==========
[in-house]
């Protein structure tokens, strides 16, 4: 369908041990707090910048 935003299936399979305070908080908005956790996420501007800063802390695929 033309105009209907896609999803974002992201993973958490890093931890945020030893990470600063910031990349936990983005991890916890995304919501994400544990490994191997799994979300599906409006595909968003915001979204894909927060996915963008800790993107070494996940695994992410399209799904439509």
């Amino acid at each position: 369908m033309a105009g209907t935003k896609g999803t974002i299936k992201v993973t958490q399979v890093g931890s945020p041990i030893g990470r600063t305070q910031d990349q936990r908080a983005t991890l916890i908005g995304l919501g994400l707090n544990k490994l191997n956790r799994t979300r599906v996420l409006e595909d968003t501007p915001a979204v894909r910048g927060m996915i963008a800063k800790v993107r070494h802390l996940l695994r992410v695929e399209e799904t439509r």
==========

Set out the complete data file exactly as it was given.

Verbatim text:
[in-house]
């Protein structure tokens, strides 16, 4: 369908041990707090910048 935003299936399979305070908080908005956790996420501007800063802390695929 033309105009209907896609999803974002992201993973958490890093931890945020030893990470600063910031990349936990983005991890916890995304919501994400544990490994191997799994979300599906409006595909968003915001979204894909927060996915963008800790993107070494996940695994992410399209799904439509």
């Amino acid at each position: 369908m033309a105009g209907t935003k896609g999803t974002i299936k992201v993973t958490q399979v890093g931890s945020p041990i030893g990470r600063t305070q910031d990349q936990r908080a983005t991890l916890i908005g995304l919501g994400l707090n544990k490994l191997n956790r799994t979300r599906v996420l409006e595909d968003t501007p915001a979204v894909r910048g927060m996915i963008a800063k800790v993107r070494h802390l996940l695994r992410v695929e399209e799904t439509r």